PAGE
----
Being gay is not a choice. What if it were?
This past Friday, I hung out with one of my buddies to eat pizza, talk politics and laugh at Sarah Palin. We went through our routine of taking up interesting political topics and eventually wound up discussing homosexuality. My friend asked if I knew that Bill Richardson had once said that being gay is a choice. I couldn’t believe it. This was a man who ran for president — in a Democratic primary. How could he have been so naïve? After extensive Googling, I discovered the governor later claimed he made a mistake. The problem is that thousands of people in America make this mistake every day. Many religious groups have created camps dedicated to turning gay people straight. As I thought of these groups, something sparked in my mind: What if they were right? What if being gay is a choice?
Obviously, this is ludicrous. Being straight isn’t a choice. Why would being gay be any different? But what if it were? What if we didn’t believe the studies proffering biological explanations for homosexuality - or our gay friends with the same convictions? Would I change my opinion on any of the gay rights issues – from the right to marriage to the right to adoption – if I thought about this idea of choice differently? Would choice really excuse any repression of this group? The answer is a resounding “Hellz no.”
America is a country that takes pride in the choices its citizens have, be they lawyer or doctor, Jennifer or Angelina, Large or Super Size. We also believe that no one should be persecuted by the law because of his or her choices. People who like N’Sync more than Backstreet Boys shouldn’t be thrown in jail, even though such a belief is far worse than blasphemy. People should be allowed to do and believe in what they want.
Now, there are exceptions. I’m not suggesting we let someone like O.J. Simpson commit — okay, bad example. But there are exceptions for actions that harm others. That aside, there is no reason the government should regulate any individual action. We should be a nation of freedom and equal protection under the law.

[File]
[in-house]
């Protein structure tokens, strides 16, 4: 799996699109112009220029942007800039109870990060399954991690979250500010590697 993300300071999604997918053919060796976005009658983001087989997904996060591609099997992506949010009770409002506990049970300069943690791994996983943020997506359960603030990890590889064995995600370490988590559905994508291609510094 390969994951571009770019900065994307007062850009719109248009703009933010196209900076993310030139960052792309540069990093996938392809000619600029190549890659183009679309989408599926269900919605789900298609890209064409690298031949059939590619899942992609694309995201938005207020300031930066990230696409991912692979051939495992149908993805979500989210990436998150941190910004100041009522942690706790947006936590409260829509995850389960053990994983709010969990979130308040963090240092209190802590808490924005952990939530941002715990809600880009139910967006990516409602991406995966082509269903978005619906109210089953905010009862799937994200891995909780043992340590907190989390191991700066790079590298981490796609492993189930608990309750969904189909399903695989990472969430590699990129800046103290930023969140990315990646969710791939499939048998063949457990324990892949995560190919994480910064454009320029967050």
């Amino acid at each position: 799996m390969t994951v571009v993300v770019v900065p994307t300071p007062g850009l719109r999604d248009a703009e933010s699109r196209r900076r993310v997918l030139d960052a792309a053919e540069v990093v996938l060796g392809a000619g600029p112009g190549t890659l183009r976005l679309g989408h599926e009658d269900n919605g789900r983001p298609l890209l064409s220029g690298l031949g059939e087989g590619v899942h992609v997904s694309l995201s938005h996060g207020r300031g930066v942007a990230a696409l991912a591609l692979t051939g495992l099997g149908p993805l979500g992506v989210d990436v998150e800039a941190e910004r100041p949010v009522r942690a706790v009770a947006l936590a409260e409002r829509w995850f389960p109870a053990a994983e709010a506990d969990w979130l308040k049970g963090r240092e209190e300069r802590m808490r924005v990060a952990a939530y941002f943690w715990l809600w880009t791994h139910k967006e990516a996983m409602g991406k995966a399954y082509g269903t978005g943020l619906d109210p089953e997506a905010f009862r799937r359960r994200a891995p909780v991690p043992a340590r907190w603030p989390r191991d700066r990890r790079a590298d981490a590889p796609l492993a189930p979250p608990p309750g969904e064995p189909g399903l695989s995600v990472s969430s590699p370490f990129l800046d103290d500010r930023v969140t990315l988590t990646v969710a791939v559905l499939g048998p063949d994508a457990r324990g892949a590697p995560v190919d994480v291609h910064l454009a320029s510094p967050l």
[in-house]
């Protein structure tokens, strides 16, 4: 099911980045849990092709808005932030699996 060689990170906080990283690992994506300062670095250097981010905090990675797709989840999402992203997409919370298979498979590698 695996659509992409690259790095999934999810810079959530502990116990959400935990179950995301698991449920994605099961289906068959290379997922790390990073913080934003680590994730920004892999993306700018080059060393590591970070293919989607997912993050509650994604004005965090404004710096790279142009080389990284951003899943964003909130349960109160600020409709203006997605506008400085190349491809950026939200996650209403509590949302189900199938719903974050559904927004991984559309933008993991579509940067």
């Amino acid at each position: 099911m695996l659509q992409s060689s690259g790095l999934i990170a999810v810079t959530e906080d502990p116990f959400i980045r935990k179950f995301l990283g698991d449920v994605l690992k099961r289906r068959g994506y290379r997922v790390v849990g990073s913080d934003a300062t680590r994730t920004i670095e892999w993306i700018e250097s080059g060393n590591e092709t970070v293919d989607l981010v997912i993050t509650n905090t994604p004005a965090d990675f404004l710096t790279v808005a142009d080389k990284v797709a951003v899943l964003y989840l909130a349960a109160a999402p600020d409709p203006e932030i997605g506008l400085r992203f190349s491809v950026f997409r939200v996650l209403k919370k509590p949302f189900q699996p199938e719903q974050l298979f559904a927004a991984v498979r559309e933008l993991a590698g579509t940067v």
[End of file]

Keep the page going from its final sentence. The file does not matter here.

My point is that the choice to have sex with a member of your own sex should be protected just as your choice of religion, breakfast cereal or even political party (though, if you read my past column, you might also see this as poor example). Choice does not excuse preventing a soldier from fighting for the country he or she loves. Choice does not excuse the firing of dedicated workers. And choice certainly does not excuse the torture and murder of individuals who are, above all else, human beings just like the rest of us.
So much controversy has developed from this question of biology versus choice that we forget that, in terms of the law and government action, it really doesn’t matter. Everyone should have the right to be him or herself. Despite Richardson’s blunder, politicians throughout our nation should listen to what he later said: “... No matter how it happens, we are all equal and should be treated that way under the law.”
Phil Cardarella is a sophomore in the School of Public Affairs and a liberal columnist for The Eagle. You can reach him at email@example.com.